Back to providers increasingly charging higher and higher fee schedules over time for a couple of reasons. One is that payers were still paying a percentage of the fee schedule or a portion of the charge. That made sense. Another reason is if you do not receive payment entirely by the insurance company. Or, you had a more considerable amount that you could charge to the patient or negotiate or even use that as a club to work on the patient to get the insurance company to give you higher reimbursement.
What has happened is, insurance companies have increasingly paid less and less out-of-network, and providers have charged more and more out-of-network. So, the gap between them or the delta gets larger and larger. So you have these ridiculous scenarios where somebody’s charging $10,000, and the insurance company’s paying $350. That’s a massive gap.
Hit it out of the park
There’s something known as baseball-style negotiation (this comes back to that game theory), which is in the reimbursement now when you get paid out-of-network. So, if you’re going to go into arbitration, most of the time, what you want to do is, if you’re going to have to negotiate, you want to put the post as far out there as possible so that you get something that you want. If you’re going to collect $1,000, you start with $2,000 or $3,000 or $5,000 because you know you’re going to have to come down. If you want to get $1,000, you can’t start at $1,000 because you’re going to end up getting $500 or $300 or something like that.
Now that you have these scenarios, where these arbitrations are going on, that has pushed providers to go even further. In some respects, it’s forced the insurance companies to go even lower, which has caused baseball-style negotiation in introducing a negotiating tactic in arbitration.
Choose the less extreme path of surprise billing
What that means is, the arbitrator essentially has to choose one of the suggested payments, meaning if the provider has a $10,000 fee schedule and the insurance company pays $350, the arbitrator is going to go and say, “Okay, you want $10,000, you want $350. I’m not going to pick a number in between, like 2,000. I’m going to pick one of the two. I must pick from a binary scenario where I pick one or the other.” Therefore, this has caused a fascinating scenario in game theory. You no longer want to put the revolutionary method out there because the more extreme you are, the less likely you’re going to be chosen.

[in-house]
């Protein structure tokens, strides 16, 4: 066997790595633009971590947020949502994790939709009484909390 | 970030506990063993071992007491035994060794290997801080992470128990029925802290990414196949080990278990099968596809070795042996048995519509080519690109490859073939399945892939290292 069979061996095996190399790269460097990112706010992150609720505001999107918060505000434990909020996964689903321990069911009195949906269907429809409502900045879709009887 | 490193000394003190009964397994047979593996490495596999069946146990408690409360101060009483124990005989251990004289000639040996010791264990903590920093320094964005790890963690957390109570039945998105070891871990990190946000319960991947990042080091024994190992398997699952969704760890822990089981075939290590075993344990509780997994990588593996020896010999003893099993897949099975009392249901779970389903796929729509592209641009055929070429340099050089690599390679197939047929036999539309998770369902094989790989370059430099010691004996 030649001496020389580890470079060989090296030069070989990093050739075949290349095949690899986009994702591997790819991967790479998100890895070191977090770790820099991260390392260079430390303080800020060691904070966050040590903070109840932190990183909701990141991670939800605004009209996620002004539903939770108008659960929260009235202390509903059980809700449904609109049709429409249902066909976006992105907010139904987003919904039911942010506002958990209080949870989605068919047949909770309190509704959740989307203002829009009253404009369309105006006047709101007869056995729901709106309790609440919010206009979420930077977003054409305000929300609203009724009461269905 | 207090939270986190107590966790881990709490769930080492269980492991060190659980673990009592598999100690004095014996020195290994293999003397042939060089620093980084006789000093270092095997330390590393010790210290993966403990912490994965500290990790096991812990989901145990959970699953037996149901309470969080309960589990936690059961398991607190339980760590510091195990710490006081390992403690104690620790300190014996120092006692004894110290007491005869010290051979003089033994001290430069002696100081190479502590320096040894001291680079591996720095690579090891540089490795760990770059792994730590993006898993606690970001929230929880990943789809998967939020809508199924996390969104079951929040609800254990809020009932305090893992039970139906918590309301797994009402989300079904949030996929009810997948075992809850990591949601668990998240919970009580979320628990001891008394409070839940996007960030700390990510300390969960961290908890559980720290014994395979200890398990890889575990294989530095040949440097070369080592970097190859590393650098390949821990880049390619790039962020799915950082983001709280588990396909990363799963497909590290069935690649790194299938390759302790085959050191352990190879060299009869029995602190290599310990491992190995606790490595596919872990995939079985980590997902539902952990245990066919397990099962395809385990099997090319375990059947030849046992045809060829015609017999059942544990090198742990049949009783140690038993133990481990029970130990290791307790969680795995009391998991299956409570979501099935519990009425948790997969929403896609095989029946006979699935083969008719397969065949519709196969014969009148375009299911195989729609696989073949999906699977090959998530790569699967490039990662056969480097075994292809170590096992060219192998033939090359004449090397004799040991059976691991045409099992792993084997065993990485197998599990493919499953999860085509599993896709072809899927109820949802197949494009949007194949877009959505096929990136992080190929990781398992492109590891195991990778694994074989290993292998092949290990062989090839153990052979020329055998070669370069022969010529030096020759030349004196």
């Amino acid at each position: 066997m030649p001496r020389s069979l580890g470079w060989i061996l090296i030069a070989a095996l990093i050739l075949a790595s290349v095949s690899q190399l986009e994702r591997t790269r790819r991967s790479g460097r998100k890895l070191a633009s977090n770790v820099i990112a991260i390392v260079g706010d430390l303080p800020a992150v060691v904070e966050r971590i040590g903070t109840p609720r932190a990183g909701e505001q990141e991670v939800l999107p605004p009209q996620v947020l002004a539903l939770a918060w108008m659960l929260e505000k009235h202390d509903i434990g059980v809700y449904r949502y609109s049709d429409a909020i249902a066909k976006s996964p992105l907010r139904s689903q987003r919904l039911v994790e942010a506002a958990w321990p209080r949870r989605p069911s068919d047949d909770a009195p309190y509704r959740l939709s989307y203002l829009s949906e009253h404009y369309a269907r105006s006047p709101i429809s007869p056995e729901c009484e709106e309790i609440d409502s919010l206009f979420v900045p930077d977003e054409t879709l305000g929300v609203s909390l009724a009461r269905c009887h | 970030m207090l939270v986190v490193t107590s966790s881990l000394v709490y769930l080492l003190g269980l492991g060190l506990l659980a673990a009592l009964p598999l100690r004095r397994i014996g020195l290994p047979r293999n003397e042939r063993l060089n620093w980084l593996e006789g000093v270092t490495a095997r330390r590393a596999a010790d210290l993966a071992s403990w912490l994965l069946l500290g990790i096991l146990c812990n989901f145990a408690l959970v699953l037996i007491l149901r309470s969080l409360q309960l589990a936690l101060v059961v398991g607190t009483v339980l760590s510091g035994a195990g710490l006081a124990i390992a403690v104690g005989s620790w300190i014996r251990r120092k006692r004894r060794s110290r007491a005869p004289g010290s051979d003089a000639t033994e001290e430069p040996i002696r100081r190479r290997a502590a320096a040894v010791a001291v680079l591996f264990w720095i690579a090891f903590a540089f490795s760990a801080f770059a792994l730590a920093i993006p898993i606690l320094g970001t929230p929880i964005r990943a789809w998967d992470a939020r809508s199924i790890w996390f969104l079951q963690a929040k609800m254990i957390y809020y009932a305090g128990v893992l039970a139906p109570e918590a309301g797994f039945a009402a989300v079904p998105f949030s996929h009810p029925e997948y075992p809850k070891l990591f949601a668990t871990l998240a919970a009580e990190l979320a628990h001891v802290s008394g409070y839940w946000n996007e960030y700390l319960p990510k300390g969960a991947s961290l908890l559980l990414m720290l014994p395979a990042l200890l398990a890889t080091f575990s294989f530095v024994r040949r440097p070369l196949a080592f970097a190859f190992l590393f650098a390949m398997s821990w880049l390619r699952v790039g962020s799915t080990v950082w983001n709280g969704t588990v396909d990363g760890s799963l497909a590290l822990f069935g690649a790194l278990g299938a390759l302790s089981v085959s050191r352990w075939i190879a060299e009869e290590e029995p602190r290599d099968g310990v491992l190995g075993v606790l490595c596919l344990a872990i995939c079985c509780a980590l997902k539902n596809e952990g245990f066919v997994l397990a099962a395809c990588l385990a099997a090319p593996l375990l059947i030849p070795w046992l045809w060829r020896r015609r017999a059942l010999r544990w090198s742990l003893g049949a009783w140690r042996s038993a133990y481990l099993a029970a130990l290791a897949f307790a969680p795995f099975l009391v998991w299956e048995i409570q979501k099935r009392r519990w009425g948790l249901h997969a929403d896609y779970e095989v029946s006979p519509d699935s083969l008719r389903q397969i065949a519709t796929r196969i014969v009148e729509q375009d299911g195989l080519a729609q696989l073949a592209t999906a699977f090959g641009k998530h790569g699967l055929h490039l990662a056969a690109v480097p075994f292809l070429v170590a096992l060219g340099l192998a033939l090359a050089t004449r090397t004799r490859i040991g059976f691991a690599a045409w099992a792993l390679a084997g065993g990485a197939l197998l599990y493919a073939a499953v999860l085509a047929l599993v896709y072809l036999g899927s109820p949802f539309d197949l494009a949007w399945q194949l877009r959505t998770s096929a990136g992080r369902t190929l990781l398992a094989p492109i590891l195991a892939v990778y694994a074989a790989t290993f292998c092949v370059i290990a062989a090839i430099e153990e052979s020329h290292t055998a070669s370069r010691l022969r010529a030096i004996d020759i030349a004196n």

Let’s say $1,000 is reasonable. If you charge $20,000 and the insurance company says $500, you’re going to get $500 because the arbitrator will pick $500. If, however, you are closer to reasonable, if reasonable is, say, $2,000, and you say you want $3,000, and the insurance company is offering $300, the arbitrator is going to select yours now.
So it’s forcing both providers and insurers to come closer together finally, and it should further this. As this law goes into effect and all these arbitrations start to move in this direction, it should push the parties closer together, which is a brilliant tactic from a game theory standpoint. I think this is phenomenal. I’m a big fan of game theory and scenarios, things like that, and I think this is impressive.
Check out baseball-style negotiations for surprise billing and think about, “Do I still want to be charging 10 times Medicare or 20 times Medicare, or should I these days be at one and a quarter, one and a half, one and three quarters, something like that, when the insurance company is reimbursing me at a fraction of that?”